Stark warnings on cigarette packs aim to deter smokers
Watching her father die of cancer didn't stop Diane Paight from taking up smoking at age 16 and continuing the habit for much of her life.
But the 64-year-old Stratford resident said a series of graphic, disturbing cigarette labels recently approved by the U.S. Food and Drug Administration might have kept her from lighting up.
The nine labels -- unveiled Tuesday and expected to hit a cigarette pack near you by September 2012 -- contain anti-smoking messages, accompanied by illustrations. One, which bears the warning "Cigarettes are addictive," has a picture of a man smoking through a tracheotomy hole in his throat. Another, features the words
"Warning: Tobacco smoke may harm your children," and shows a woman blowing smoke in a child's face.
Paight got a glimpse of the new labels Tuesday while at the office of Gretchen May-Fendo, outpatient pulmonary coordinator at Bridgeport Hospital. Paight has chronic obstructive pulmonary disease, a common lung disease for which smoking is the leading cause.
Though she tried quitting many times, Paight didn't give up for good until recently, and that was only because she was unable to breathe when she smoked.
Even though losing her dad didn't prevent her from picking up this life-threatening habit, she thinks the new labels would have quelled her desire for a smoke. The labels, with their intense imagery, are frightening, Paight said, and the visceral reaction they cause might have turned her off to the habit sooner.
"To quit smoking, you've got to be really scared," she said.
May-Fendo agreed the labels are powerful, and thinks they might prevent potential new smokers from lighting up -- particularly teenagers. However, she's not sure the images will be enough to get longtime smokers to quit. She showed the new labels to several patients on Tuesday, and Paight was the only one who said they would have inspired her to quit.
"The thing is with smoking is that it's such an addiction, that I don't think a picture is going to get them to stop," May-Fendo said.
Still, she believes anything that makes smoking less attractive is a step forward. "I'm just such an advocate for quitting smoking, because I see the effects of it every day," May-Fendo said.
According to the Centers for Disease Control and Prevention, smoking is responsible for 443,000 deaths each year, and costs the economy nearly $200 billion annually in medical costs and lost productivity. In Connecticut, the state Department of Public Health estimates more than 450,000 adults in the state are cigarette smokers, including 58,000 middle and high school students. About 4,900 people die from smoking-related diseases in Connecticut each year.
The warning labels were proposed in November 2010 and are required under the Family Prevention and Tobacco Control Act signed into law by President Barack Obama in 2009. The FDA selected the images from 36 after analyzing the results of an 18,000-person study and weighing more than 1,700 comments from a variety of groups, including the tobacco industry, retailers and health professionals. Each warning on the packaging is accompanied by the number for a smoking cessation hot line, 1-800-QUIT-NOW. The images and warnings will eventually appear on all cigarette packs, cartons and ads.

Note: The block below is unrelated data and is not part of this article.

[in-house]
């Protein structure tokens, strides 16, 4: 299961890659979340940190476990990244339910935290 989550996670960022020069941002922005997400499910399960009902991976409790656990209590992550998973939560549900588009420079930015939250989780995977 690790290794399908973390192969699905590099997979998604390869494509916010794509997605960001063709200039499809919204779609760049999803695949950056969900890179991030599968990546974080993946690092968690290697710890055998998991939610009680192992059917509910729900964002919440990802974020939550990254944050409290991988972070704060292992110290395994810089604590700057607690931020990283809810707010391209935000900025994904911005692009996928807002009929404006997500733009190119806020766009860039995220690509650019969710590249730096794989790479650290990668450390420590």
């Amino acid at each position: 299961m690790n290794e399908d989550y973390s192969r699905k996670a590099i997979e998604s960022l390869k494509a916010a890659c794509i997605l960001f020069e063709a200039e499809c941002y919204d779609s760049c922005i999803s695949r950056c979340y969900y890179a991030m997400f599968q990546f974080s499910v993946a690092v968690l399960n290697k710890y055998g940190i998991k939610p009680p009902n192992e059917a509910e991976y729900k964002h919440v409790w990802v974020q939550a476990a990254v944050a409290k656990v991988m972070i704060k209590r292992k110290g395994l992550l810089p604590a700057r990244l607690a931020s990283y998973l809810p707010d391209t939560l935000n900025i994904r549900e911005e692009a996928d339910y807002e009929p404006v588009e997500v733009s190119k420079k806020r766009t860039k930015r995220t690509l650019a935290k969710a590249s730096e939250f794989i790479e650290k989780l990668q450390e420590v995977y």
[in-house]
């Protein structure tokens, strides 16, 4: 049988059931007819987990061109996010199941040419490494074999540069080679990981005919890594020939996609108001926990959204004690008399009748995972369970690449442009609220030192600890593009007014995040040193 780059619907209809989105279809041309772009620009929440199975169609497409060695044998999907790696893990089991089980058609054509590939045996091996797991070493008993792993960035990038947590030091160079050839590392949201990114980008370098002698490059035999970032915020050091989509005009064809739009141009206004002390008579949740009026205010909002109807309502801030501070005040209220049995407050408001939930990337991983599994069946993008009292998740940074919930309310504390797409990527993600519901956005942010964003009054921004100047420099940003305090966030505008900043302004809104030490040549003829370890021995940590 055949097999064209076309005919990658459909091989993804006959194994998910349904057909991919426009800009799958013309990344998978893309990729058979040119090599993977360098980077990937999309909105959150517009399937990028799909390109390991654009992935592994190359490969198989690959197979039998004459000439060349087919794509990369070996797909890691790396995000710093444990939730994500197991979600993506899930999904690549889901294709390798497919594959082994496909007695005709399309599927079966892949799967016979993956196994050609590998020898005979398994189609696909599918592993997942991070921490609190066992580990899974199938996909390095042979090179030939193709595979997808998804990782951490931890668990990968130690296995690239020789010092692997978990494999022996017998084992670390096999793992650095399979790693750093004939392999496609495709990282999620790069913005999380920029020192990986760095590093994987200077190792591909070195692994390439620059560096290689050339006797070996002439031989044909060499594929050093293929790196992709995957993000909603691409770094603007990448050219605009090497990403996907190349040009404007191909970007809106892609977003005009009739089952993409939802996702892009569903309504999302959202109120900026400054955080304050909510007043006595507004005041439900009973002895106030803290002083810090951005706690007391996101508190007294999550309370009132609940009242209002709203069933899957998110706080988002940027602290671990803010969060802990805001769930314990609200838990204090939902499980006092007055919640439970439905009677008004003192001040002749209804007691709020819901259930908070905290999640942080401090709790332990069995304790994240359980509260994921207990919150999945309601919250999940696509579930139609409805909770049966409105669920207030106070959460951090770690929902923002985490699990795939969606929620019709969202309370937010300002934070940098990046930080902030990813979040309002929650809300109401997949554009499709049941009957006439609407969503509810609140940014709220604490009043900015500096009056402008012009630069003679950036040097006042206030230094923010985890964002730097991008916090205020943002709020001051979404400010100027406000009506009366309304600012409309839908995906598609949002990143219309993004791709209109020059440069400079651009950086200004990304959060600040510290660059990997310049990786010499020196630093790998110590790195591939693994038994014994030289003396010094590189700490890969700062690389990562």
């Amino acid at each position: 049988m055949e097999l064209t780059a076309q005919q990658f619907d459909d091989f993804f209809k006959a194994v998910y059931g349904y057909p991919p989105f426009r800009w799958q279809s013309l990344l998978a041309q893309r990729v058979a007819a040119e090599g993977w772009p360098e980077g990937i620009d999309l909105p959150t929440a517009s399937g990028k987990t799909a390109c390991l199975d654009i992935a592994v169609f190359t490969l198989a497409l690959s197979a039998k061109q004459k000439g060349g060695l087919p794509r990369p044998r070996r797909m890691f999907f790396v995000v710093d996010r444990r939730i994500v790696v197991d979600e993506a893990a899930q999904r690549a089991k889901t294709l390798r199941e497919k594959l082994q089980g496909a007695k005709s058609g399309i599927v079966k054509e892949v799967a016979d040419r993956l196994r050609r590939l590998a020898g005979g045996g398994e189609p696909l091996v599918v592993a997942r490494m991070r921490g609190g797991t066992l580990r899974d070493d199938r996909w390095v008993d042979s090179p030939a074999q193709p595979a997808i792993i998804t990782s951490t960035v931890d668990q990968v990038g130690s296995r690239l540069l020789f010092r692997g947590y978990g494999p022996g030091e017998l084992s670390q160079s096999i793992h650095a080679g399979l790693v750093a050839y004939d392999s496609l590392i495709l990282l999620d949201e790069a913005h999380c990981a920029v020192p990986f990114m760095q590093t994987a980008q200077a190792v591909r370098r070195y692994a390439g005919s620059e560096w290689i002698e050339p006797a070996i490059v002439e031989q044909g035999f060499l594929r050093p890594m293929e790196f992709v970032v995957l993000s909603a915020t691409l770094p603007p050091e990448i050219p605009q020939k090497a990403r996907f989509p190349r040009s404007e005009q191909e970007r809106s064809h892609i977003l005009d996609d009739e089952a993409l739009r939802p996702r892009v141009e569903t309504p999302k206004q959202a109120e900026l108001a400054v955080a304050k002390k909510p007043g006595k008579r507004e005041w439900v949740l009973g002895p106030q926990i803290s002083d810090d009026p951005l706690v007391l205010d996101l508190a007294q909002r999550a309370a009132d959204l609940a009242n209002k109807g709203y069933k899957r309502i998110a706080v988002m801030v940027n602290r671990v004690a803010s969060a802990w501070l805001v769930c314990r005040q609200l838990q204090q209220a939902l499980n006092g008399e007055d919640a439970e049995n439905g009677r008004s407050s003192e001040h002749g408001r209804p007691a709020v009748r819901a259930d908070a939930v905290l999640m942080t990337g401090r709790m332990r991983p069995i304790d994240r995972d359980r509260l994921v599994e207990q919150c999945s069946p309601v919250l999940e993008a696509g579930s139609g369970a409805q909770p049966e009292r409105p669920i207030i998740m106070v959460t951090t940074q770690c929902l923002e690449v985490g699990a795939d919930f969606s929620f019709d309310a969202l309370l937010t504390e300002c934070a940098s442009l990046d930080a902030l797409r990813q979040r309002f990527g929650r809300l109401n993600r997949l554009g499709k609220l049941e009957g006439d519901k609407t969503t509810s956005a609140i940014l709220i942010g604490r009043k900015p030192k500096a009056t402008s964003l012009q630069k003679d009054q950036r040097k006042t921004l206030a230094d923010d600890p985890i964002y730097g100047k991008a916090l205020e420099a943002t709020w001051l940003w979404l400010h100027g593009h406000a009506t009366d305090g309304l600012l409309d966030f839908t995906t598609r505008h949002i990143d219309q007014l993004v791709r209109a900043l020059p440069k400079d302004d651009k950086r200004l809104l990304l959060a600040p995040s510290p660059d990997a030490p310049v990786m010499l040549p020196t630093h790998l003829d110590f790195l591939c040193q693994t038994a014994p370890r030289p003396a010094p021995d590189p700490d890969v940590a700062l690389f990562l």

Health professionals like the new approach. David Kaufman, section chief of pulmonary critical care and sleep medicine at Bridgeport Hospital, said he didn't want to predict whether the new labels will help extinguish smoking addictions, but he hopes they do. "Anything that's likely to deter people from smoking or make them think about quitting is a positive thing for public health," Kaufman said.
Unlike some, he doesn't find the warning images that extreme. "A couple of them are reasonably graphic, but, in my line of work, I've seen a lot of things like that," he said. "They don't seem particularly scary to me, but I'm probably not a good barometer."
Daniel Cervonka, a substance abuse specialist at Yale-New Haven Hospital, whose mother died of lung cancer, applauded the labels. "This is such an intense (approach)," said Cervonka, who is also director of the physician assistant program at University of Bridgeport. "I don't see how it couldn't be effective."
Yet some area smokers called them unnecessarily graphic and predicted they won't stop anyone from smoking. "I think it's a big waste of time, energy and money," said Cathy Santossio, 53, of Ansonia.
Santossio, who started smoking 30 years ago, has tried to quit before, but always goes back. She said the ads likely won't make a dent.
"I know I should quit," she said. "Most smokers know it's a bad habit. And if we still smoke, knowing what we know, nothing like (the labels) is going to stop us."
Roshaynda Gallimore, 38, of Bridgeport, agreed. Gallimore has been a smoker for 10 years and wants to quit -- particularly since she's expecting her first grandchild. Quitting, she said, is something you have to want badly. And, like May-Fendo, Gallimore doesn't think the ads will move those who aren't ready to drop the habit. "You should have the will to stop on your own and not (be motivated by) some silly, nasty, disgusting ad," she said.
Despite the reservations of smokers like Gallimore and Santossio, at least one area tobacconist said he does worry the new labels will slow sales. "Some of the pictures are really graphic," said Gaglul Islam, manager of Brand Cigars in Monroe. "It will hurt business definitely."